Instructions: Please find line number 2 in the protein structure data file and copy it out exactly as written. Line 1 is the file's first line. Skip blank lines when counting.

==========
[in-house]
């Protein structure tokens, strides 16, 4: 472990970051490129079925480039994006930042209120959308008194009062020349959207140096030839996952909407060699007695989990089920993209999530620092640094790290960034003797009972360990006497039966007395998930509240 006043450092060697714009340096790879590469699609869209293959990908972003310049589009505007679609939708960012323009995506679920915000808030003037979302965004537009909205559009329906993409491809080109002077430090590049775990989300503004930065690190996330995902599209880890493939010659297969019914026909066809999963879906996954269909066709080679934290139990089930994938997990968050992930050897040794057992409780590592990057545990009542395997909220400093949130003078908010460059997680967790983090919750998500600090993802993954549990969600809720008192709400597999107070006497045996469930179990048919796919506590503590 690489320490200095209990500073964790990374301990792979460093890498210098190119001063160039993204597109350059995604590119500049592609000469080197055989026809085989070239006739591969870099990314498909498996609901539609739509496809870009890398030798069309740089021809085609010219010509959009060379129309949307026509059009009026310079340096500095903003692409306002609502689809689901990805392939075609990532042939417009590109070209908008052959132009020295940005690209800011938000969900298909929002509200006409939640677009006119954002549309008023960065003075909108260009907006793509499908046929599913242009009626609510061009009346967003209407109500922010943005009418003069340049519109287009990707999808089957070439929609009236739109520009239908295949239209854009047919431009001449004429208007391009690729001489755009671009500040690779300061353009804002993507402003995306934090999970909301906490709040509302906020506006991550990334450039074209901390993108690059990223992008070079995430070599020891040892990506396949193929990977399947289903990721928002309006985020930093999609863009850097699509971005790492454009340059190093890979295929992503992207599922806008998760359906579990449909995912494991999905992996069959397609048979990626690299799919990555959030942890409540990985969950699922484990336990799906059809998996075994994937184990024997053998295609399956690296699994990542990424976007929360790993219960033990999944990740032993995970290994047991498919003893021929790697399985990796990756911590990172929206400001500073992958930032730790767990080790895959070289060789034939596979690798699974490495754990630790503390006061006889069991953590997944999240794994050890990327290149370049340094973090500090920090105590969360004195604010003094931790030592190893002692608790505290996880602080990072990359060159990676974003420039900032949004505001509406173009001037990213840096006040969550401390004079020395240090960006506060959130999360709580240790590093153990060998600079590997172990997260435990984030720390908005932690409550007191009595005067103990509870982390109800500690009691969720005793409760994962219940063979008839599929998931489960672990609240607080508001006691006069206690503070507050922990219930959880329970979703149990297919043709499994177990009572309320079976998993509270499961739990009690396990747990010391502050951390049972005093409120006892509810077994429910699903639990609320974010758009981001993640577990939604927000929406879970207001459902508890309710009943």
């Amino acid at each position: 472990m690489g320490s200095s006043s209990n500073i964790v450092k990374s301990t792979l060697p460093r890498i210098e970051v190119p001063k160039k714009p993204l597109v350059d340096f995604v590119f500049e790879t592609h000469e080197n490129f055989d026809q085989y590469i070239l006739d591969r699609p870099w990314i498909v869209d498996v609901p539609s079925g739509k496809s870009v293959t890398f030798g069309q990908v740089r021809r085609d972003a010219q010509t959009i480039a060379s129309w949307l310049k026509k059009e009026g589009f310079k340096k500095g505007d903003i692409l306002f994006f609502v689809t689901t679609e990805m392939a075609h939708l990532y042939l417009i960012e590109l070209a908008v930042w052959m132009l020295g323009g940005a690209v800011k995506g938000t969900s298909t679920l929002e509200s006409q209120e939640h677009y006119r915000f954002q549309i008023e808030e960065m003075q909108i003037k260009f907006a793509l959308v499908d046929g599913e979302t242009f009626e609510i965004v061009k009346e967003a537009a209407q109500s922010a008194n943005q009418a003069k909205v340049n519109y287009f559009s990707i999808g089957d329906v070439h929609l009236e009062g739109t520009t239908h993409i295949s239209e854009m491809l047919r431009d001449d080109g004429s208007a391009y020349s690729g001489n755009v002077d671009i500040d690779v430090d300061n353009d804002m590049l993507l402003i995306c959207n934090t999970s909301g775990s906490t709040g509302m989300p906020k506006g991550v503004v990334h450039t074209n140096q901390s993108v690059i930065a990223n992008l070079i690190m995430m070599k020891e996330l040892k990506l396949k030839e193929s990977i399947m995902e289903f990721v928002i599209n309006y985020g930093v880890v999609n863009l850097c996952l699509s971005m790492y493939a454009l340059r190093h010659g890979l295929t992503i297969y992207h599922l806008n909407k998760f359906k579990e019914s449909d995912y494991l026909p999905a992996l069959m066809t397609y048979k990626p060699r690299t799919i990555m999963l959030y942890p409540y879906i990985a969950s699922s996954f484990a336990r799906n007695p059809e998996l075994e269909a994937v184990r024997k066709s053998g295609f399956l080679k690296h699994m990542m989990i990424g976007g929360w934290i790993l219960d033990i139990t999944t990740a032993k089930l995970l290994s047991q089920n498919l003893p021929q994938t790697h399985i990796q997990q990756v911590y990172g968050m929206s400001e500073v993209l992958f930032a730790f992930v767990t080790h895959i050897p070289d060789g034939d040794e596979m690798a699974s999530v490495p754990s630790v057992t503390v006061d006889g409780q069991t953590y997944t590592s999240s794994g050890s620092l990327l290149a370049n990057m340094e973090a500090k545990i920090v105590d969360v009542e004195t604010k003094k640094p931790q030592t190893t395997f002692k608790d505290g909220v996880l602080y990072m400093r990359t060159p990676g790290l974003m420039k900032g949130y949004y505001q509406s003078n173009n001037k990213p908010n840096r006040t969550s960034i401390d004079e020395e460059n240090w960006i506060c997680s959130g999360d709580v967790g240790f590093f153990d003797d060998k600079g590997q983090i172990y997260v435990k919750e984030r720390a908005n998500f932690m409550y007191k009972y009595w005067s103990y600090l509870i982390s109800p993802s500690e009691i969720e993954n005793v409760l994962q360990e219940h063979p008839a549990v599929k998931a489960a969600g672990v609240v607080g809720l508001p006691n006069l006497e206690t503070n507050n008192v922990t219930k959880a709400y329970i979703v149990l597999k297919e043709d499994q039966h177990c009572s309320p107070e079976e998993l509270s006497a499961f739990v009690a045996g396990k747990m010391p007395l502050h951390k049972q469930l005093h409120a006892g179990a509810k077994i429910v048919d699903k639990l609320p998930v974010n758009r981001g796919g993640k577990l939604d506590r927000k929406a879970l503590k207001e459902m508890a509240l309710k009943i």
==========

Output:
């Protein structure tokens, strides 16, 4: 472990970051490129079925480039994006930042209120959308008194009062020349959207140096030839996952909407060699007695989990089920993209999530620092640094790290960034003797009972360990006497039966007395998930509240 006043450092060697714009340096790879590469699609869209293959990908972003310049589009505007679609939708960012323009995506679920915000808030003037979302965004537009909205559009329906993409491809080109002077430090590049775990989300503004930065690190996330995902599209880890493939010659297969019914026909066809999963879906996954269909066709080679934290139990089930994938997990968050992930050897040794057992409780590592990057545990009542395997909220400093949130003078908010460059997680967790983090919750998500600090993802993954549990969600809720008192709400597999107070006497045996469930179990048919796919506590503590 690489320490200095209990500073964790990374301990792979460093890498210098190119001063160039993204597109350059995604590119500049592609000469080197055989026809085989070239006739591969870099990314498909498996609901539609739509496809870009890398030798069309740089021809085609010219010509959009060379129309949307026509059009009026310079340096500095903003692409306002609502689809689901990805392939075609990532042939417009590109070209908008052959132009020295940005690209800011938000969900298909929002509200006409939640677009006119954002549309008023960065003075909108260009907006793509499908046929599913242009009626609510061009009346967003209407109500922010943005009418003069340049519109287009990707999808089957070439929609009236739109520009239908295949239209854009047919431009001449004429208007391009690729001489755009671009500040690779300061353009804002993507402003995306934090999970909301906490709040509302906020506006991550990334450039074209901390993108690059990223992008070079995430070599020891040892990506396949193929990977399947289903990721928002309006985020930093999609863009850097699509971005790492454009340059190093890979295929992503992207599922806008998760359906579990449909995912494991999905992996069959397609048979990626690299799919990555959030942890409540990985969950699922484990336990799906059809998996075994994937184990024997053998295609399956690296699994990542990424976007929360790993219960033990999944990740032993995970290994047991498919003893021929790697399985990796990756911590990172929206400001500073992958930032730790767990080790895959070289060789034939596979690798699974490495754990630790503390006061006889069991953590997944999240794994050890990327290149370049340094973090500090920090105590969360004195604010003094931790030592190893002692608790505290996880602080990072990359060159990676974003420039900032949004505001509406173009001037990213840096006040969550401390004079020395240090960006506060959130999360709580240790590093153990060998600079590997172990997260435990984030720390908005932690409550007191009595005067103990509870982390109800500690009691969720005793409760994962219940063979008839599929998931489960672990609240607080508001006691006069206690503070507050922990219930959880329970979703149990297919043709499994177990009572309320079976998993509270499961739990009690396990747990010391502050951390049972005093409120006892509810077994429910699903639990609320974010758009981001993640577990939604927000929406879970207001459902508890309710009943």